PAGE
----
BATON ROUGE, La. (KTAL/KMSS) – “We’re going to get basically a right hook from Marco and a left hook from Laura,” Gov. John Bel Edwards said in his second briefing Sunday afternoon on the two major storms approaching Louisiana and set to arrive within 24 hours of each other.
Marco strengthened into a Category 1 hurricane late Sunday morning and was about 180 miles south-southeast of the mouth of the Mississippi River on Sunday evening, heading north-northwest at 13 mph, packing winds of 75 miles per hour. The National Hurricane Center warned of life-threatening storm surges and hurricane-force winds along the Gulf Coast. It is expected to make landfall in Southeast Louisiana on Monday.
After killing at least seven people in the Dominican Republic and Haiti, Laura moved over eastern Cuba late Sunday, following a path likely to take it to the same part of the U.S. coast, also as a potential hurricane. The tropical system was centered about 30 miles west of Cuba’s eastern tip Sunday evening, and its maximum sustained winds were at 60 mph. It was moving west-northwest at 21 mph.
Tropical Storm Laura is expected to strengthen into a hurricane by late Tuesday into a “strong Category 2” before it makes landfall Wednesday. The NWS said late Sunday it could strengthen into a Category 3 storm.
During the evening briefing Sunday, Edwards noted that the state has not seen a Category 3 hurricane since Rita in 2005, adding that it “brings up horrific images.”
To make matters worse, NWS New Orleans Meteorologist in Charge Benjamin Schott said there will only be 12 to 18 hours between impacts of Marco and Laura for Louisiana.
“There is a very narrow window between these two systems and I can’t really put words together clearly to talk about how odd that is.”
Gov. Edwards emphasized NWS warnings Sunday evening not to focus on the cone of the storms’ predicted paths.
“Nobody should look at these cones for these two hurricanes and just say, ‘Well, I’m either outside or inside and therefore I will or I won’t pay attention or take the necessary precautions.’ The cone is an estimate of right now, where the center of those storms should track. But the fact of the matter is, only 66-percent of the time do storms actually make landfall inside the cone. And the effects are always felt outside the cone,” Edwards warned. “And clearly Laura is further out and so nobody should be making any definitive decisions like that based on Laura at this time, but everybody needs to continue to pay attention.”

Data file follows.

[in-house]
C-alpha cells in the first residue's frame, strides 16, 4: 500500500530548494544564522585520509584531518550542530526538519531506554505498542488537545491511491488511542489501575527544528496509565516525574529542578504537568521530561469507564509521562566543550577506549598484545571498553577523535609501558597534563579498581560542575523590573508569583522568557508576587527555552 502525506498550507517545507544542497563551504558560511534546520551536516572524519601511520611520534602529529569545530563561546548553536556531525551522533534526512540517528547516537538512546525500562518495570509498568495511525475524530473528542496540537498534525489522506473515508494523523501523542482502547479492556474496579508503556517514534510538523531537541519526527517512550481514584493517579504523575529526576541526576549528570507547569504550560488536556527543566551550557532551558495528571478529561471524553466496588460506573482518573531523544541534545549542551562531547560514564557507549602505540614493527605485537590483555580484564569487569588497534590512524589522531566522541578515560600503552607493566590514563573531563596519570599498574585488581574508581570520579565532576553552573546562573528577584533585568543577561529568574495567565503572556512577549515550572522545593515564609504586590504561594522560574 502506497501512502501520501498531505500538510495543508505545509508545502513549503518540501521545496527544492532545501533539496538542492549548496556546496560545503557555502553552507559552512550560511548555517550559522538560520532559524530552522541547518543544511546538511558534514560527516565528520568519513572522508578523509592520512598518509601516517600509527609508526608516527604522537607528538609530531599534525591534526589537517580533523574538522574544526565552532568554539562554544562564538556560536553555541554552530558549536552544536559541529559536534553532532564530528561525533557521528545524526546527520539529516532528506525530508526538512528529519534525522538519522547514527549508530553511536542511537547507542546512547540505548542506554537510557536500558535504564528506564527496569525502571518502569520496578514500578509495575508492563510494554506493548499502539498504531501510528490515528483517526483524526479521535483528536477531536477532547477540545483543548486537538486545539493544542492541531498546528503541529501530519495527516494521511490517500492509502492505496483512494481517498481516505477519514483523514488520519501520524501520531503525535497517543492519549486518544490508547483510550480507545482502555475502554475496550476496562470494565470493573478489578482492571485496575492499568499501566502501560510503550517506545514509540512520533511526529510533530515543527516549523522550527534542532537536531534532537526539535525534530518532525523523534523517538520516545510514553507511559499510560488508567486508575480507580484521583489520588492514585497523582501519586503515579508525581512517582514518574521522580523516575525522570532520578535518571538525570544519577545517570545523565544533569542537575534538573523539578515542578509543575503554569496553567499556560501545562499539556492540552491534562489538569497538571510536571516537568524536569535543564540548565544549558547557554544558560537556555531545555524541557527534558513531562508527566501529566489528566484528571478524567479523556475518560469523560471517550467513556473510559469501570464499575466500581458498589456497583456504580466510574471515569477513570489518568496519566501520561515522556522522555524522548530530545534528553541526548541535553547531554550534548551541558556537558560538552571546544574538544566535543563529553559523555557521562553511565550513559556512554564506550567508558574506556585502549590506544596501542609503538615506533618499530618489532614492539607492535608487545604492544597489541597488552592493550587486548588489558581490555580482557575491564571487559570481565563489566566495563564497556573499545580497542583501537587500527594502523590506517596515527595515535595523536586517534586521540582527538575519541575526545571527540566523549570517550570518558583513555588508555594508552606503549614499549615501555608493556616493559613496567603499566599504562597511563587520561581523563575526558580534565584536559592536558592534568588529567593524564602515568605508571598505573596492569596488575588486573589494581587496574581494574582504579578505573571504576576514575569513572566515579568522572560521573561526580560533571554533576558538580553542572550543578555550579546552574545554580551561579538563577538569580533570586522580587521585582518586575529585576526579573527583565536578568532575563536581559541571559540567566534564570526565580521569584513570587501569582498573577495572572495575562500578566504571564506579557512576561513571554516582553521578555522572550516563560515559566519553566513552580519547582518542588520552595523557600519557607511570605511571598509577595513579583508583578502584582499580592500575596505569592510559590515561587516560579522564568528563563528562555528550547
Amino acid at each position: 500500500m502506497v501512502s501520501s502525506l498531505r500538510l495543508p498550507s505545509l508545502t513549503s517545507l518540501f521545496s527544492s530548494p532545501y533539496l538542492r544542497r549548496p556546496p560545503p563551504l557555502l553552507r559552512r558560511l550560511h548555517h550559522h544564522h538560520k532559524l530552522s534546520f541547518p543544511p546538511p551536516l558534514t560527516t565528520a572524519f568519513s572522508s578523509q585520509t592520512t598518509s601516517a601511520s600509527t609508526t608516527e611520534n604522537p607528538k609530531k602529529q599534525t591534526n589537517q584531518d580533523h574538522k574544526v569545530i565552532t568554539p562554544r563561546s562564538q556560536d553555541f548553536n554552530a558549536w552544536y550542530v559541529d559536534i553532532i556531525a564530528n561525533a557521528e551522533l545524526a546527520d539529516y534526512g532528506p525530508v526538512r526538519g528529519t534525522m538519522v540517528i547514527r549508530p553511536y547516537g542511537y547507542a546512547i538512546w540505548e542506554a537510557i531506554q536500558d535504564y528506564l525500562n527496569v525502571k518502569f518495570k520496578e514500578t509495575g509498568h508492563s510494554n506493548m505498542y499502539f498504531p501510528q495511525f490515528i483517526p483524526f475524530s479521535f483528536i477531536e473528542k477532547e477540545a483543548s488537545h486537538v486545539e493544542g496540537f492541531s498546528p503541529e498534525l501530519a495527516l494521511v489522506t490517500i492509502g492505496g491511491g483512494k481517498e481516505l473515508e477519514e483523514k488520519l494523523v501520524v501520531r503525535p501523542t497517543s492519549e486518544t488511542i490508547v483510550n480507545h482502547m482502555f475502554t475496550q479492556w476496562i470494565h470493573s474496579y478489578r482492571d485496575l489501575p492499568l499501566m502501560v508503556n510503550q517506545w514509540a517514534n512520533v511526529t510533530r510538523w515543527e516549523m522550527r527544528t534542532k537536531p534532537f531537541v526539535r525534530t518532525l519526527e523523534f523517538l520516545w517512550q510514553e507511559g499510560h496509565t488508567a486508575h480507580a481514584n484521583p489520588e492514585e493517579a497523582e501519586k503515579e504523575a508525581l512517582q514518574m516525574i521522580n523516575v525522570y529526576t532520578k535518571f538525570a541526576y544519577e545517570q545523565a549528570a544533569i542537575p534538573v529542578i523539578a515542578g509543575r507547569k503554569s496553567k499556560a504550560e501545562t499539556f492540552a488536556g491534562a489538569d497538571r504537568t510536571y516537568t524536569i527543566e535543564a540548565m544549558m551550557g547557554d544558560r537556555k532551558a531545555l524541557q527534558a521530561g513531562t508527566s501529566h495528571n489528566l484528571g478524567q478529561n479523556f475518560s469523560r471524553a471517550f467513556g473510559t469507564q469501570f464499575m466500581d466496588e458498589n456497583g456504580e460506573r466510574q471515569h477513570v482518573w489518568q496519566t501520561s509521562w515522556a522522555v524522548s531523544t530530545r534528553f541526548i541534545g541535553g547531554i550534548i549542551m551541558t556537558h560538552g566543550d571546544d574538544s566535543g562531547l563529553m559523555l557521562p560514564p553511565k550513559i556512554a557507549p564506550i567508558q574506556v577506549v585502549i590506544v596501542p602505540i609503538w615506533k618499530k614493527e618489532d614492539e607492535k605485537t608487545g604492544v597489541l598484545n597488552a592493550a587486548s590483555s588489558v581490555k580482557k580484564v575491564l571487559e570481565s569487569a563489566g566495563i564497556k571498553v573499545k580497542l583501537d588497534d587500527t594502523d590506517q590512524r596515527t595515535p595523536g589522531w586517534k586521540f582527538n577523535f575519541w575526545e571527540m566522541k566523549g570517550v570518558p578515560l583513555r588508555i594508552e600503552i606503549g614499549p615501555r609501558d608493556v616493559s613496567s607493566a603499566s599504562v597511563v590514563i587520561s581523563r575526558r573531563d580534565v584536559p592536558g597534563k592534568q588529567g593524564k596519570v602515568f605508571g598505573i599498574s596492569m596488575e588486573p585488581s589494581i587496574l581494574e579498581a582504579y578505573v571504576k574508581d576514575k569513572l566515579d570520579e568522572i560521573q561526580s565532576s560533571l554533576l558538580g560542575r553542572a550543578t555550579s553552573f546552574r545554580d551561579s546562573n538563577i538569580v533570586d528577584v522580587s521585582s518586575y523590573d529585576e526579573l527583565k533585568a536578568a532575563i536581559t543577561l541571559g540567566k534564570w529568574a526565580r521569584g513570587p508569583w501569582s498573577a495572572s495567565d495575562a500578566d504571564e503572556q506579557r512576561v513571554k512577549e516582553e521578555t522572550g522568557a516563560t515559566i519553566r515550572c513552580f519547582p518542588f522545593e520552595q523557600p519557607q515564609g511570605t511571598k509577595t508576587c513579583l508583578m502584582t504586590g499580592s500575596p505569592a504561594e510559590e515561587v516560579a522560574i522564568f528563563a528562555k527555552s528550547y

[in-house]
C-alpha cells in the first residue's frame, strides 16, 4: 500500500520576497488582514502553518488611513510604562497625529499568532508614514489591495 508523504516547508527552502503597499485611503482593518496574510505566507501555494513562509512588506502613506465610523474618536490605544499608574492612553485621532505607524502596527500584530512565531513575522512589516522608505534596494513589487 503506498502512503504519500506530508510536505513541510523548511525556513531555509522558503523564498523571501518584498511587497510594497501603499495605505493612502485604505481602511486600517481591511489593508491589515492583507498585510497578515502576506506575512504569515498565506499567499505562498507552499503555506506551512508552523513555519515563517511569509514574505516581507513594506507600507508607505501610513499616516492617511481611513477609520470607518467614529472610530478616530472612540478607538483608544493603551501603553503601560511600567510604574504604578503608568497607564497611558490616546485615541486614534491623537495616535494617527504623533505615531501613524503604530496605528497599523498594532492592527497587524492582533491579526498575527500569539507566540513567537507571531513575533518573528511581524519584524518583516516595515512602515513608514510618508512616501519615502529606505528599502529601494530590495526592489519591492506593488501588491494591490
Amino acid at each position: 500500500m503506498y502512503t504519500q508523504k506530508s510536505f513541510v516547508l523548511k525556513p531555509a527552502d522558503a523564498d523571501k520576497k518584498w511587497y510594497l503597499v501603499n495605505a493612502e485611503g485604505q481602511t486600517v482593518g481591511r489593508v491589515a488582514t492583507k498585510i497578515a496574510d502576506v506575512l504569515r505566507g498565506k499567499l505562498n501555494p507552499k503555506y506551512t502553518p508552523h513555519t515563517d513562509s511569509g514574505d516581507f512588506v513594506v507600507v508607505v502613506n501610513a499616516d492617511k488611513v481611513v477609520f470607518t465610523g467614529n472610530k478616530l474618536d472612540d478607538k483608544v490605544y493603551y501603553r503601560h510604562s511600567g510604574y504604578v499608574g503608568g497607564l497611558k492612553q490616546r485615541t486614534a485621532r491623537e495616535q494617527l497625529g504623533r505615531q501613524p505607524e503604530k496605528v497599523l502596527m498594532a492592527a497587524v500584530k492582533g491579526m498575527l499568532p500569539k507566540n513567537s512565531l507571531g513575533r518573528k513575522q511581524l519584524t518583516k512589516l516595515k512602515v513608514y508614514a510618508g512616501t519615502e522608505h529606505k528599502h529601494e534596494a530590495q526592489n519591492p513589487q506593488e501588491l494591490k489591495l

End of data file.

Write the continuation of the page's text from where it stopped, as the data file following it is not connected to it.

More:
“Obviously we have a very unique situation with two storms that are unfortunately headed toward Louisiana and we do expect impact within 24 hours of each other,” Edwards said in his Sunday morning briefing, adding that the two storms “present a challenge that quite frankly we’ve not seen before.”
Edwards warned that the storms are not to be taken lightly and urged people to continue COVID-19 precautions.
“The virus is not concerned we have hurricanes coming… It’s not going to take any time off and neither can we.”
The prospect of piggybacked hurricanes was reviving all-too-fresh memories of damage caused by Hurricane Katrina, which struck the Gulf Coast on Aug. 29, 2005. The storm has been blamed for as many as 1,800 deaths and levee breaches in New Orleans led to catastrophic flooding.
“What we know is there’s going to be storm surge from Marco, we know that that water is not going to recede hardly at all before Laura hits, and so we’ve not seen this before and that’s why people need to be paying particular attention,” Edwards said.
“The cumulative impact of these storms will likely have much of Louisiana facing tropical storm/hurricane force impacts for a much longer period of time than it would with any one hurricane,” he wrote.
Edwards declared a state of emergency Friday. On Sunday evening, he said he spoke with President Donald Trump Sunday, who signed the state’s emergency declaration requested by the state, which will access to federal resources in response to the disaster.
The governor has been hosting meetings of the state’s Unified Command Group and receiving daily briefings on the two storms. The Governor’s Office of Homeland Security and Emergency Preparedness has activated its Emergency Operations Center to monitor the storm and switched to 24-hour operations on Sunday.
View the full Sunday morning briefing below.
The storms are not expected to merge into a ‘superstorm’ in the Gulf of Mexico, but two hurricanes have never appeared in the Gulf at the same time, according to records going back to at least 1900, said Colorado State University hurricane researcher Phil Klotzbach. The last time two tropical storms were in the Gulf together was in 1959, he said.
During Sunday’s briefing, Edwards also said he did not know yet how the storms would affect the timeline on the decision that was expected to be made this week on whether to extend the current statewide Phase 2 emergency orders intended to slow the spread of the coronavirus, including requiring face masks and imposing restrictions on business operations.
The current emergency order is set to expire on Friday.